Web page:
Hundreds honoring those that have died while experiencing homelessness gathered at Thomas Paine Plaza in Center City, Philadelphia, on Tuesday, shortly before sunset. Homeless Memorial Day is an annual event on the shortest day of the year across the country. Over 300 brightly colored votives bore the names of people lost, as calls to take action to end homelessness were made by speakers echoing the 2021 event’s theme, “We remember together, we change together.”
Jody Swietzer brought a portrait of her friend, Kelvin Hunter Cairns, a fun and “easy-to-please, a little crotchety” man, who Swietzer considered part of her family. Cairns had permanent housing for a while, but during the pandemic he slept in Kahn Park in South Philadelphia.
Monique Taylor, an outreach worker for Project Home, remembered her friend Phillip James Terry Jr., a veteran of the United States Air Force. Taylor knew Terry for 20 years, had attended his wedding, and was surprised to encounter him in an encampment while doing outreach. Taylor urged anyone without housing, as well as those who want to assist others, contact Homeless Outreach in Philadelphia, at 215-232-1984.
City council members Jamie Gauthier, Alan Domb, Derek Green, and Mark Squilla helped read names of people remembered, over 300, and noted another 100 unnamed. Councilmember Gauthier affirmed council’s commitment to ending homelessness. At breaks between names, everyone said in unison: “We remember together.”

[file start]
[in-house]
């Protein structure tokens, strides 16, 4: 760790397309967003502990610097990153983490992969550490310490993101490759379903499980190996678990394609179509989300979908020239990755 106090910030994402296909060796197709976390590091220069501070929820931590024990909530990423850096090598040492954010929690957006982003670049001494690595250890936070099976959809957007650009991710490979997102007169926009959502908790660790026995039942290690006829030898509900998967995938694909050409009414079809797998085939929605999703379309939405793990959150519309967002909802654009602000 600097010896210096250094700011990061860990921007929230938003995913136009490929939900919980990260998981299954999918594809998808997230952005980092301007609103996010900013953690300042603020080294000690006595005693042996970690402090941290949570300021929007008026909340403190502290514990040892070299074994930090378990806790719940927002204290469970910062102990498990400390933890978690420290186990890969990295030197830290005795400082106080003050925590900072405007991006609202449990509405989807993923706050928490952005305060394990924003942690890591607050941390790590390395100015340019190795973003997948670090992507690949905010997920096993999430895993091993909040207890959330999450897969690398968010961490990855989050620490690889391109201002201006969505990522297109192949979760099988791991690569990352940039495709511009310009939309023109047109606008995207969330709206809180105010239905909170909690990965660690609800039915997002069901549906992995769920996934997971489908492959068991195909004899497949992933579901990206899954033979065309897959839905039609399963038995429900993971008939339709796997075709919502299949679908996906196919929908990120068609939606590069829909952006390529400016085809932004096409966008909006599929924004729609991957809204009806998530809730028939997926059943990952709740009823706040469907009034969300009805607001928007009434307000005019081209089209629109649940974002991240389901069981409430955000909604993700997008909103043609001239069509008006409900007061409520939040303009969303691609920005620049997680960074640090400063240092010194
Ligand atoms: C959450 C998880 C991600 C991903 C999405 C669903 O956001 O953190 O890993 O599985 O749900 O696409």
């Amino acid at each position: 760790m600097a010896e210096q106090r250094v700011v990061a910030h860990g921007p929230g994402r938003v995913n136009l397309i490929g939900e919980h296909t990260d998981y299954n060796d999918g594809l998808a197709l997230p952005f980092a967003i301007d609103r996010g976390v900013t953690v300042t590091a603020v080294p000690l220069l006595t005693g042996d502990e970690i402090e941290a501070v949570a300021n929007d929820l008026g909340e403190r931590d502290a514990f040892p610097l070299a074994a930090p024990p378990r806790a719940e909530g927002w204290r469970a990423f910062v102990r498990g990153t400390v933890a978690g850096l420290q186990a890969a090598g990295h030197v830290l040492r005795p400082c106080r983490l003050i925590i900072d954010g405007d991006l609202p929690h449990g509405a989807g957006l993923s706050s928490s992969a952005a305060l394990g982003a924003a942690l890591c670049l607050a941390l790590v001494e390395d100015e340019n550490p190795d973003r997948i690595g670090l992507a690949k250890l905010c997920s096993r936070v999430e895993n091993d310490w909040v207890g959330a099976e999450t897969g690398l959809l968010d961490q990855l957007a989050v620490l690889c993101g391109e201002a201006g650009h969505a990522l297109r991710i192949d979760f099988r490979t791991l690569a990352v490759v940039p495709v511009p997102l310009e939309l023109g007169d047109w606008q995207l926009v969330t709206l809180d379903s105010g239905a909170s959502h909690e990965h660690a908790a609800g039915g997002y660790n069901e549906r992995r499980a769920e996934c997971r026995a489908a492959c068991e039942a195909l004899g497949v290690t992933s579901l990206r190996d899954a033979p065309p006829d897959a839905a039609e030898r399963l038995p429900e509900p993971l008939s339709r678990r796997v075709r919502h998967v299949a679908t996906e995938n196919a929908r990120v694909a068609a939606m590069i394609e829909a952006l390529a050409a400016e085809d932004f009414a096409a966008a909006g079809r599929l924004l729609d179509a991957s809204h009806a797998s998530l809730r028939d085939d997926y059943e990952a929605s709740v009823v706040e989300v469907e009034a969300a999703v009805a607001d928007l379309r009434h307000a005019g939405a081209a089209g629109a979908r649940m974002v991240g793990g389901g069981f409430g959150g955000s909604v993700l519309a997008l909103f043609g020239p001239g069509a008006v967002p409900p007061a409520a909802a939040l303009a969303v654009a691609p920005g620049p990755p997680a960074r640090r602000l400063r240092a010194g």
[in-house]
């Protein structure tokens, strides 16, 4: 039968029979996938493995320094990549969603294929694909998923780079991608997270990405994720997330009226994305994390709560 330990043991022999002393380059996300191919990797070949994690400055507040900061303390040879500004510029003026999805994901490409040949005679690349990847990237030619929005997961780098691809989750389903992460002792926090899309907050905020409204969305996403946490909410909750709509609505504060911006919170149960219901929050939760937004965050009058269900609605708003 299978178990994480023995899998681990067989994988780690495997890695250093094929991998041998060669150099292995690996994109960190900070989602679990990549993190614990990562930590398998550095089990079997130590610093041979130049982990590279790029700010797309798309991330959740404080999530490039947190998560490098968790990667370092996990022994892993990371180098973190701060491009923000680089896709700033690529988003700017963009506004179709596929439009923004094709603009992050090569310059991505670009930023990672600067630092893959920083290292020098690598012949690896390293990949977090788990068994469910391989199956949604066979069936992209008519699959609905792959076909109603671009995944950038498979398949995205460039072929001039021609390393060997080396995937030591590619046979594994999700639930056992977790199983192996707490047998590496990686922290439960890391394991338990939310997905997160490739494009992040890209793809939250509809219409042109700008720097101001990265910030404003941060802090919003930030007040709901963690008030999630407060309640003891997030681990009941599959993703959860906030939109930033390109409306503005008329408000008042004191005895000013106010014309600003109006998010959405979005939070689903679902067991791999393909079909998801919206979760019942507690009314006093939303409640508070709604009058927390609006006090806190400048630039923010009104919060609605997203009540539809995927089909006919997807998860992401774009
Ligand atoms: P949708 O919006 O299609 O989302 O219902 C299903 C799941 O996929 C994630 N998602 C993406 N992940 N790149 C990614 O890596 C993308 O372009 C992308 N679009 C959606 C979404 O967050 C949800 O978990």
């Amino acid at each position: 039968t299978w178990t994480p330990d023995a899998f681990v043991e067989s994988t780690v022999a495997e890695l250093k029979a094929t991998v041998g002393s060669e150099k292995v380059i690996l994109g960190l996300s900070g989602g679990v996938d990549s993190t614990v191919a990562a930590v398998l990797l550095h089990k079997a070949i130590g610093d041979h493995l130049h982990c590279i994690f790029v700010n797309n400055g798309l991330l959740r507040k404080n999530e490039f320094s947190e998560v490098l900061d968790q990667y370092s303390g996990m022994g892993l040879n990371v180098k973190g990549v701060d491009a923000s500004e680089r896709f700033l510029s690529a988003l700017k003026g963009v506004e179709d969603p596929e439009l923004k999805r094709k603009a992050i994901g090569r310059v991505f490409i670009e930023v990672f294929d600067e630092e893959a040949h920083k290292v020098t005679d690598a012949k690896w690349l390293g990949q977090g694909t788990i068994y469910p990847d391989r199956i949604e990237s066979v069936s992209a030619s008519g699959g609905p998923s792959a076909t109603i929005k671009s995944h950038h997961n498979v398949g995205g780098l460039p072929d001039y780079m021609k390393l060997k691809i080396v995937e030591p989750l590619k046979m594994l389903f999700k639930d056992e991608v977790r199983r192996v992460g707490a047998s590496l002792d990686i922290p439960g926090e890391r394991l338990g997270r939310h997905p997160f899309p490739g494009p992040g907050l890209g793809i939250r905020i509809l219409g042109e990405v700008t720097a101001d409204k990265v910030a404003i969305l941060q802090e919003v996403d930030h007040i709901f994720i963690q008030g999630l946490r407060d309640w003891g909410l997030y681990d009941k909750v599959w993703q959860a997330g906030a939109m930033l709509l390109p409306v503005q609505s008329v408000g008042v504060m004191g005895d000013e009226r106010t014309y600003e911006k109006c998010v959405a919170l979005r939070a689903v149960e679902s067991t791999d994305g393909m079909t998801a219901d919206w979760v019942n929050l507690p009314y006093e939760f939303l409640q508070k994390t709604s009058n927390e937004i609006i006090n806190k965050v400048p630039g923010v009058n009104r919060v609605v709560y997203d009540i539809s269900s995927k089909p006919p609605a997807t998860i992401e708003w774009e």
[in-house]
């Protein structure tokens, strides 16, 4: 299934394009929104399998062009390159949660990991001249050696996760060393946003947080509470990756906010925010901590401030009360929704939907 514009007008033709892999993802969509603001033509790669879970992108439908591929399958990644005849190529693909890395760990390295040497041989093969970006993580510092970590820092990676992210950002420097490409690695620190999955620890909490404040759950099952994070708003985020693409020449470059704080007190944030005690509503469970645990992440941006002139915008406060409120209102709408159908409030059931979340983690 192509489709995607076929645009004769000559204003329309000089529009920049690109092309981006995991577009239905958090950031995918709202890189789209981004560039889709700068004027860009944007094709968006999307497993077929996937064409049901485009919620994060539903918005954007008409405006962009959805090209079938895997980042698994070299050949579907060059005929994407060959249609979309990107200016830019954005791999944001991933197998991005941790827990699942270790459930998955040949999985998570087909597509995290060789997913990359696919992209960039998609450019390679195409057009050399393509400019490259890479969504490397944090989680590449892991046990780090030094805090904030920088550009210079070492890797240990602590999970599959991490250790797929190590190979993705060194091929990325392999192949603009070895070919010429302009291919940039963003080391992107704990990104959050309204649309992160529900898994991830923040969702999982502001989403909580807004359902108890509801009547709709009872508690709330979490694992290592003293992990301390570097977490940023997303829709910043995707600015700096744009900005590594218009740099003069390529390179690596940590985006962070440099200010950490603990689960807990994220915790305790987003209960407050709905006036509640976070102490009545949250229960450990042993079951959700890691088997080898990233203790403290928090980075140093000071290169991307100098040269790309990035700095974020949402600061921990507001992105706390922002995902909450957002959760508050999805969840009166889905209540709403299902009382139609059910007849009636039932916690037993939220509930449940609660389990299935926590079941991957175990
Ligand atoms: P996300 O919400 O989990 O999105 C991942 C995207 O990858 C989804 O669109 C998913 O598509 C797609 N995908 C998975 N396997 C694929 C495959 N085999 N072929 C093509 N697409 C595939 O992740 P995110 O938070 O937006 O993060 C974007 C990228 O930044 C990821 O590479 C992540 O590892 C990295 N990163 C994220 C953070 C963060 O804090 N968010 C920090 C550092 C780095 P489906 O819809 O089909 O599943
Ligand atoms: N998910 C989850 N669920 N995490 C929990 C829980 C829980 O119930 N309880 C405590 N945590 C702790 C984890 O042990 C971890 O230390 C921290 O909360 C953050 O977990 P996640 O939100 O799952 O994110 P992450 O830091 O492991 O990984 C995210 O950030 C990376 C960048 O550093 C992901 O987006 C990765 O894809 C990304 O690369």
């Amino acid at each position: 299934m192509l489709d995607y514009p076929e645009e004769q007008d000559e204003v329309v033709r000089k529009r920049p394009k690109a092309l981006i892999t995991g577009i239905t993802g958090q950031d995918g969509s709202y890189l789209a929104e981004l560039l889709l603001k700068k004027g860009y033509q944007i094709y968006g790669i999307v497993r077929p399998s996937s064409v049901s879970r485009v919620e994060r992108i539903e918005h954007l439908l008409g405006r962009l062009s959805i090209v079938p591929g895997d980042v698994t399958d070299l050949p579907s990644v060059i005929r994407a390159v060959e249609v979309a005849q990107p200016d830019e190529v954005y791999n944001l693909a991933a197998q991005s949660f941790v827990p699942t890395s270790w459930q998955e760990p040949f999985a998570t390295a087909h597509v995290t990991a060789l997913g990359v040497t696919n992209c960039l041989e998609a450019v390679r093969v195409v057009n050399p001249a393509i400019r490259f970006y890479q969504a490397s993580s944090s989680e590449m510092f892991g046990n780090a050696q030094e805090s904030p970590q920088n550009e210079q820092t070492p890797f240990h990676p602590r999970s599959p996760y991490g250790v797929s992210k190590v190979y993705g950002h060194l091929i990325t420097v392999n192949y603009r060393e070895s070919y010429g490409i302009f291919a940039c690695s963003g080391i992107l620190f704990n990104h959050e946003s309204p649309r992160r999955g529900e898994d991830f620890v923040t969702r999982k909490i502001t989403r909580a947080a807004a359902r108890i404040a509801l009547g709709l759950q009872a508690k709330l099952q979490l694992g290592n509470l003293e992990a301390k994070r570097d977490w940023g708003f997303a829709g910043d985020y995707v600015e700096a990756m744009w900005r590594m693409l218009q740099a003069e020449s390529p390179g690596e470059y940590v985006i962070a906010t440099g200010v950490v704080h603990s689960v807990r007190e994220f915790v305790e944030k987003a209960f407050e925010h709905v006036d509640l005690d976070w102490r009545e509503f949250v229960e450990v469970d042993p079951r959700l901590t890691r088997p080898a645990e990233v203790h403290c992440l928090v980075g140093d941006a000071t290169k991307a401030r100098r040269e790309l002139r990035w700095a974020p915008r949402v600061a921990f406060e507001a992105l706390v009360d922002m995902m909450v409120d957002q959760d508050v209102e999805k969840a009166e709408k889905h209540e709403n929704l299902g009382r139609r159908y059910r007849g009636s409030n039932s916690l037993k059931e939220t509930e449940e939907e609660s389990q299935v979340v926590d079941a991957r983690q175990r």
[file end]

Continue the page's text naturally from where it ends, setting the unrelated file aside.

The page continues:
Project Home Executive Director Sister Mary Scullion urged all to recommit with concrete actions. Scullion called for an organizing of political will to urge the U.S. Senate to pass the Build Back Better bill, which promises $300 billion for affordable housing, and a national alliance of advocates working to end homelessness. She echoed the words of SELF, Incorporated president Mike Hinson, who said, “we have the resources to get rid of homelessness.”
Every speaker thanked the “warriors” on the front lines of the fight against homelessness. Many attendees work in health and social services in the city. Christine Zacchei, a social worker with Project Home’s Hub of Hope, scanned the crates of candles for names of people she knew. She hoped that Homeless Memorial Day would remind people that housing is a human right. “Too often we don’t see people as humans with families, like they’re invisible. Being seen is very important.”
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